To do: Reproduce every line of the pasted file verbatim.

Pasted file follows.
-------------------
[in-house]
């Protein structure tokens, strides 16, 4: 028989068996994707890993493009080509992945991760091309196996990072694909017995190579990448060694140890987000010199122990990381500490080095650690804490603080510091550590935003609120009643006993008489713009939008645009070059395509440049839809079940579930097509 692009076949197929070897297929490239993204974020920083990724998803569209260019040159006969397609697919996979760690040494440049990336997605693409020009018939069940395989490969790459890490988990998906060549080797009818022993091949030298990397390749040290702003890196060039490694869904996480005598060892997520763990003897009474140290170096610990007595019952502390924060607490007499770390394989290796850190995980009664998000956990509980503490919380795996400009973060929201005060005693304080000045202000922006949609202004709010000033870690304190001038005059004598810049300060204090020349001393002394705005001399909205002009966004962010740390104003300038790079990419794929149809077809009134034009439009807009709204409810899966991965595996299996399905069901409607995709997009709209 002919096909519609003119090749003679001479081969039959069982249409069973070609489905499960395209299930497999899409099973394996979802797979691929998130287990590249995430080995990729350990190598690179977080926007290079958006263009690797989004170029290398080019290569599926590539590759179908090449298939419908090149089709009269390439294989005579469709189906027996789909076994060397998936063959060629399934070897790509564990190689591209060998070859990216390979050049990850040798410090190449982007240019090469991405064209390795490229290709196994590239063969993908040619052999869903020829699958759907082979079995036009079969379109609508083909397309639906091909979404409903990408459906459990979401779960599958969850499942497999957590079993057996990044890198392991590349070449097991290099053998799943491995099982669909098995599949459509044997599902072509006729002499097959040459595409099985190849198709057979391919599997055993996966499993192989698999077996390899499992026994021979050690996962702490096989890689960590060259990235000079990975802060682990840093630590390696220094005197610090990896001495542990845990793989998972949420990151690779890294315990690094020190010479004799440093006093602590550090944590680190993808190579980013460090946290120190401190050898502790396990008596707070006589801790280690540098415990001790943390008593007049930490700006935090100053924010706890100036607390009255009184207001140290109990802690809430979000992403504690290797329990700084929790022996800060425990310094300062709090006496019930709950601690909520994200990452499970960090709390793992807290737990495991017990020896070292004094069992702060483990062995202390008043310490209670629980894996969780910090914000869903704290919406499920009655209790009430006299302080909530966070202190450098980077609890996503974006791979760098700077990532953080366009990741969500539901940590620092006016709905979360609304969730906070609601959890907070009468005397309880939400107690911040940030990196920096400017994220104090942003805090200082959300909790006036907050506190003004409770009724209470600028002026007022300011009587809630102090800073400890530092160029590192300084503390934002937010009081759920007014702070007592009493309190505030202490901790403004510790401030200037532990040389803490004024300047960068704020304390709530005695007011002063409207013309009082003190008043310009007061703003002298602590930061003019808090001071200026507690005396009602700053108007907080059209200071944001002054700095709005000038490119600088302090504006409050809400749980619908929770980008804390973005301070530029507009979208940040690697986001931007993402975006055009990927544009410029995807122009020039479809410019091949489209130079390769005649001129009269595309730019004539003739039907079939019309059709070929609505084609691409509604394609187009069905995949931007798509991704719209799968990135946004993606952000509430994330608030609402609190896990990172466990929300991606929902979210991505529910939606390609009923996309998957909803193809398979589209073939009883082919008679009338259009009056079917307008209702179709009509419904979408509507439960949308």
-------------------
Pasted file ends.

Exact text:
[in-house]
């Protein structure tokens, strides 16, 4: 028989068996994707890993493009080509992945991760091309196996990072694909017995190579990448060694140890987000010199122990990381500490080095650690804490603080510091550590935003609120009643006993008489713009939008645009070059395509440049839809079940579930097509 692009076949197929070897297929490239993204974020920083990724998803569209260019040159006969397609697919996979760690040494440049990336997605693409020009018939069940395989490969790459890490988990998906060549080797009818022993091949030298990397390749040290702003890196060039490694869904996480005598060892997520763990003897009474140290170096610990007595019952502390924060607490007499770390394989290796850190995980009664998000956990509980503490919380795996400009973060929201005060005693304080000045202000922006949609202004709010000033870690304190001038005059004598810049300060204090020349001393002394705005001399909205002009966004962010740390104003300038790079990419794929149809077809009134034009439009807009709204409810899966991965595996299996399905069901409607995709997009709209 002919096909519609003119090749003679001479081969039959069982249409069973070609489905499960395209299930497999899409099973394996979802797979691929998130287990590249995430080995990729350990190598690179977080926007290079958006263009690797989004170029290398080019290569599926590539590759179908090449298939419908090149089709009269390439294989005579469709189906027996789909076994060397998936063959060629399934070897790509564990190689591209060998070859990216390979050049990850040798410090190449982007240019090469991405064209390795490229290709196994590239063969993908040619052999869903020829699958759907082979079995036009079969379109609508083909397309639906091909979404409903990408459906459990979401779960599958969850499942497999957590079993057996990044890198392991590349070449097991290099053998799943491995099982669909098995599949459509044997599902072509006729002499097959040459595409099985190849198709057979391919599997055993996966499993192989698999077996390899499992026994021979050690996962702490096989890689960590060259990235000079990975802060682990840093630590390696220094005197610090990896001495542990845990793989998972949420990151690779890294315990690094020190010479004799440093006093602590550090944590680190993808190579980013460090946290120190401190050898502790396990008596707070006589801790280690540098415990001790943390008593007049930490700006935090100053924010706890100036607390009255009184207001140290109990802690809430979000992403504690290797329990700084929790022996800060425990310094300062709090006496019930709950601690909520994200990452499970960090709390793992807290737990495991017990020896070292004094069992702060483990062995202390008043310490209670629980894996969780910090914000869903704290919406499920009655209790009430006299302080909530966070202190450098980077609890996503974006791979760098700077990532953080366009990741969500539901940590620092006016709905979360609304969730906070609601959890907070009468005397309880939400107690911040940030990196920096400017994220104090942003805090200082959300909790006036907050506190003004409770009724209470600028002026007022300011009587809630102090800073400890530092160029590192300084503390934002937010009081759920007014702070007592009493309190505030202490901790403004510790401030200037532990040389803490004024300047960068704020304390709530005695007011002063409207013309009082003190008043310009007061703003002298602590930061003019808090001071200026507690005396009602700053108007907080059209200071944001002054700095709005000038490119600088302090504006409050809400749980619908929770980008804390973005301070530029507009979208940040690697986001931007993402975006055009990927544009410029995807122009020039479809410019091949489209130079390769005649001129009269595309730019004539003739039907079939019309059709070929609505084609691409509604394609187009069905995949931007798509991704719209799968990135946004993606952000509430994330608030609402609190896990990172466990929300991606929902979210991505529910939606390609009923996309998957909803193809398979589209073939009883082919008679009338259009009056079917307008209702179709009509419904979408509507439960949308």